Police fill out the same form for traffic accidents, whether they involve a broken taillight or a broken neck.
That’s what Brooklyn Councilman Jumaane Williams said today, joining a chorus of officials criticizing the NYPD’s handling of traffic cases.
The police investigate cases when the victim is dead or likely to die, according to advocacy group Transportation Alternatives.
Critics say this leads to losing evidence when police do not actively investigate cases, even when someone later dies or perhaps loses a limb.
At the City Hall press conference was Jacob Stevens, whose wife Clara Heyworth was killed as she stepped across the street to meet him in Fort Greene.
The driver was issued just a traffic violation, he said.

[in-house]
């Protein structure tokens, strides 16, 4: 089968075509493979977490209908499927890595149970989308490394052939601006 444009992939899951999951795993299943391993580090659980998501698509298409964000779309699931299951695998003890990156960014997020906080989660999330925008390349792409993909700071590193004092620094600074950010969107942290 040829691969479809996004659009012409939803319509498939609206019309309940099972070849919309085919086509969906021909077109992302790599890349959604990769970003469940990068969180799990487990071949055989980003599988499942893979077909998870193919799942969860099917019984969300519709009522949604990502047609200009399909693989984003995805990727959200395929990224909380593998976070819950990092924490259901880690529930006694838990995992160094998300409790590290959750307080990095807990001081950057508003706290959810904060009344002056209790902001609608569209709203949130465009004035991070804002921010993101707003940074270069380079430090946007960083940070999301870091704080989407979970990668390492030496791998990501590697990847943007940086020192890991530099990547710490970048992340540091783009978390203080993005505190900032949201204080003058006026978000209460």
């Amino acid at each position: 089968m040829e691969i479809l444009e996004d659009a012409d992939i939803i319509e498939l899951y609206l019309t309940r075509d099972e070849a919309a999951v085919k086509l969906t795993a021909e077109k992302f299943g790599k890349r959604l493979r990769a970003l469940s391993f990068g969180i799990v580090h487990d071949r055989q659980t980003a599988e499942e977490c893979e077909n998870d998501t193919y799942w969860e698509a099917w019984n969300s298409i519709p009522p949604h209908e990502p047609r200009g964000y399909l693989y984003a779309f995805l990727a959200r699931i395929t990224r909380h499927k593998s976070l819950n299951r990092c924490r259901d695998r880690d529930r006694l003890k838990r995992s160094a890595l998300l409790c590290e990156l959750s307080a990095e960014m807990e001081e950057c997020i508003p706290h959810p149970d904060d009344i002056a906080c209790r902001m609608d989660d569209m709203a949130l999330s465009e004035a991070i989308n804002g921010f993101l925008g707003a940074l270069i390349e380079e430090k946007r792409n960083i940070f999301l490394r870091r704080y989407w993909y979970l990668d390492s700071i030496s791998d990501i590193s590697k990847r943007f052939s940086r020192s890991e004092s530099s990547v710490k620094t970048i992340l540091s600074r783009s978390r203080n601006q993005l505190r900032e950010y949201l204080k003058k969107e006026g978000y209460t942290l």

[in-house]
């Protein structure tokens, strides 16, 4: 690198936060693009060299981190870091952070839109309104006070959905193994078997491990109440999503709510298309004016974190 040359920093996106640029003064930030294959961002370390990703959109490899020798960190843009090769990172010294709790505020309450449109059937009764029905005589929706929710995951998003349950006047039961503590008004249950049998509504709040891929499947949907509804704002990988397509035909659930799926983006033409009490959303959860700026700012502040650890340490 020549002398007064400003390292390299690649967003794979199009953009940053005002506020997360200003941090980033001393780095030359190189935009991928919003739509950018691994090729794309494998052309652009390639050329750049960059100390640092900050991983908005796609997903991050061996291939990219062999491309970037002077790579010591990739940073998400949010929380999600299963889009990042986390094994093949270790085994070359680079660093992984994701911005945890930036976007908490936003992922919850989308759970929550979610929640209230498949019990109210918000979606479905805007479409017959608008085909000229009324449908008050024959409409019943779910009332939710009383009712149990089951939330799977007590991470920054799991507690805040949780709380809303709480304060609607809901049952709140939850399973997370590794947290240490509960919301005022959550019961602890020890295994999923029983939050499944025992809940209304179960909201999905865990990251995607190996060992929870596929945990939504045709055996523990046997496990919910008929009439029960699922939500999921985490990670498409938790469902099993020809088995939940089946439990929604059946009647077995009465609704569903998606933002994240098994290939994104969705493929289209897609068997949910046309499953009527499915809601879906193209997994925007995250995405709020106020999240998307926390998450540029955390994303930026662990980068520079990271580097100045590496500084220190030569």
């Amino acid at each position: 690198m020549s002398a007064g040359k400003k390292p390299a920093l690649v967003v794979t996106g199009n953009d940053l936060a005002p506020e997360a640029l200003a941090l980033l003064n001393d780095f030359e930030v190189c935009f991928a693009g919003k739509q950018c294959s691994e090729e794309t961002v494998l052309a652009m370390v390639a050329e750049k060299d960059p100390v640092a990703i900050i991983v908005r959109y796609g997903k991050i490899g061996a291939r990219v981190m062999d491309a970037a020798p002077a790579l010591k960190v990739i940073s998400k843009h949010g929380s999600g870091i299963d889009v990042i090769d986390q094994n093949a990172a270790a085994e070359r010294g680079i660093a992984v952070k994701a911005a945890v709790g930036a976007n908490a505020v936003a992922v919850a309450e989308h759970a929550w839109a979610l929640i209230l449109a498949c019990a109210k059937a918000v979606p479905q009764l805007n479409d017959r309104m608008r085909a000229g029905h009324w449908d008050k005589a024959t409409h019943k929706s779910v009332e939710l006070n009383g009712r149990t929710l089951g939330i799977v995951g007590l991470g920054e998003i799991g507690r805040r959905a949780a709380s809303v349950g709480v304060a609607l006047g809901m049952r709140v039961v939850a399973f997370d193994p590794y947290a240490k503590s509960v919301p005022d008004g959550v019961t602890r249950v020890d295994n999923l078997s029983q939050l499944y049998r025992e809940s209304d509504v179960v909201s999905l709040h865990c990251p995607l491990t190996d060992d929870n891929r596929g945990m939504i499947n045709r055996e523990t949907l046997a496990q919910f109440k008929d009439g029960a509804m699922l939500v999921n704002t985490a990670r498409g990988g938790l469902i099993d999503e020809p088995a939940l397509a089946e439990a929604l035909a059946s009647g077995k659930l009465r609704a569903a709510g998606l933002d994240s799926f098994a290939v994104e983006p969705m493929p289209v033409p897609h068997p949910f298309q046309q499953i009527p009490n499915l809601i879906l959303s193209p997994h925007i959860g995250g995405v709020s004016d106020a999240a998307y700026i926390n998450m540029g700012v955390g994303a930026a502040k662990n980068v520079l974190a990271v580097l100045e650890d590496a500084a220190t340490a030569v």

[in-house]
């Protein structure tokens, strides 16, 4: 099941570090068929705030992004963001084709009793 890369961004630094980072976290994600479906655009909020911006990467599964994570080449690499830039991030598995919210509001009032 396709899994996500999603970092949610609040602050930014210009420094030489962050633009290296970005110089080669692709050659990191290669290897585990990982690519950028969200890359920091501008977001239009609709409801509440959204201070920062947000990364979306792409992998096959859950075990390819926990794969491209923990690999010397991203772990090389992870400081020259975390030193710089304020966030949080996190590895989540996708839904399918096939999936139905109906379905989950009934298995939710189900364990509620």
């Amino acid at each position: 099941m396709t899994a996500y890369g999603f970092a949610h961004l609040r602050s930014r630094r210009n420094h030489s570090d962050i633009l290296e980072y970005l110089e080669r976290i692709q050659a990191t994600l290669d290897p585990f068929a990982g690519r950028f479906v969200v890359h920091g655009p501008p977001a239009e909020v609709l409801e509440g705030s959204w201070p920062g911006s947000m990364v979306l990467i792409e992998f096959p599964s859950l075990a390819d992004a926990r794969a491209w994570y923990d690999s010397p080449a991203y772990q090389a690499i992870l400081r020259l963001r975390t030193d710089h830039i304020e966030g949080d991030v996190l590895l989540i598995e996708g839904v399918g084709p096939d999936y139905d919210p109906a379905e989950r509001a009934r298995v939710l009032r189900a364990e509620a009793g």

“This should not happen in this city,” he said.
Council members introduced the Crash Investigation Reform Act, which would establish a task force to identify better ways to investigate traffic crashes.
Brooklyn Councilman Stephen Levin also introduced separate legislation pushing the NYPD to assign five officers to traffic crashes in each precinct -- right now 19 are on the citywide Accident Investigation Squad.
“You can’t have the same type of report for a broken taillight as you have for a broken neck,” Williams said.